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Self-balancing center of gravity shifter system

  1. May 15, 2012 #1
    I should say that while I've taken some physics courses, I should probably be considered a layman or hack as I haven't done any real world engineering. I'd love to hear some more expert feedback on this topic.

    I'm sure that there are many approaches to this concept. For this project, my goal is to find an elegantly simple, low maintenance system that is also rugged, shock-resistant and relatively low cost. I prefer a solution that is passive requiring no external power supply but this may not be possible I understand.

    Other constraints:
    -Dimensions - Total height of the outer box/cage can't exceed about 10". The shorter the better. width and length of inner box determined by external factor and not defined yet.
    -Wear resistant materials a plus for low maintenance.
    -Preferably non-conductive (electrically) or reactive materials. Inner 1000lb box is probably going to be an aluminum box.

    This is what I have initially come up with. Excuse the crude mock up conceptual drawing here:
    https://docs.google.com/drawings/pub?id=1MlW0PVnVVYXUagx5tbkW_IEL7lKHZDRBCleXSrojRLY&w=960&h=720

    Questions I have:
    What is the best possible latency in the restorative force I could expect in a hydraulic system like this?
    Are ball bearings best for low friction and low clearance? Are plastic/synthetic ball bearings rugged enough for this weight?
    Am I totally missing some basis concept here? Does this idea make sense?
    Is electronic control necessary to have a more responsive system, ie: less latency?

    I considered a robotics approach, using gyroscope etc, but again, was hoping to solve this in a purely mechanical fashion, ie: the "dumb" way.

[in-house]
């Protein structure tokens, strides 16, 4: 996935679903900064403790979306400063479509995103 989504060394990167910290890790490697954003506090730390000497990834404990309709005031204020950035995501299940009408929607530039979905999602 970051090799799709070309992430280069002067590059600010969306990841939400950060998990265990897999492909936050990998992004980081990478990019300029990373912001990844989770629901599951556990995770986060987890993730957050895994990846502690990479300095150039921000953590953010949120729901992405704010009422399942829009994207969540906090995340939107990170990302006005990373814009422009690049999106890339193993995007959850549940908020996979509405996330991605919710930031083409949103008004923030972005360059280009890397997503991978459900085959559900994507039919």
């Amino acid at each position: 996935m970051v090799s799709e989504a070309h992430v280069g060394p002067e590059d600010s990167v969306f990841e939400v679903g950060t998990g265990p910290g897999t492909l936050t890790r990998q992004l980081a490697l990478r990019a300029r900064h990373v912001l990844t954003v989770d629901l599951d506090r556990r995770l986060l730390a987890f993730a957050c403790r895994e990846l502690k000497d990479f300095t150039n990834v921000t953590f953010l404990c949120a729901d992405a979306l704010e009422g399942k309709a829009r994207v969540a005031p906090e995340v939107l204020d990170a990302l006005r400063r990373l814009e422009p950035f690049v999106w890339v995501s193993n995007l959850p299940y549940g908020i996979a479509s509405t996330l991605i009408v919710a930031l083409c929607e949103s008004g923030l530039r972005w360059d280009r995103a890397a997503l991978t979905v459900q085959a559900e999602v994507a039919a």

Thanks for your comments.
     
  2. jcsd
  3. May 15, 2012 #2

    Danger

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    This might be the stupidest question in the history of humanity, but just what on Earth is this thing supposed to do? It looks like a very expensive teeter-totter. I'm probably missing something, but that's my first impression. No offense intended.
     
  4. May 15, 2012 #3
    Haha, a fancy teeter-totter. Well, if it did its job, it wouldn't be a very good teeter totter because it wouldn't let you teeter or totter. That's the point. The idea is to have a weight to counteract the acting force. Maybe I didn't explain very well.

    This same idea is used in skyscrapers I'm told so that when the wind causes the building to sway, there is a weight to counteract the wind force and brings the building back to some equilibrium.

    Anyway, this is actually not a representational drawing, it's conceptual, so I'm not surprised that it might not be clear how this kind of technology would apply in real world.
     
  5. May 20, 2012 #4

    Danger

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    Oh, okay... a mass damper.
    Taipei 101, which is one of the tallest buildings in the world, uses the same concept. It is considered to be as close to earthquake/typhoon-proof as is currently possible. It has a 660 tonne pendulum hanging down the core, which counteracts the sway of the building under adverse conditions.
    The immediate problem that I see with yours is that it is 2-dimensional. You would have to stack 2 of them at 90° to each other in order to cover your butt in all directions.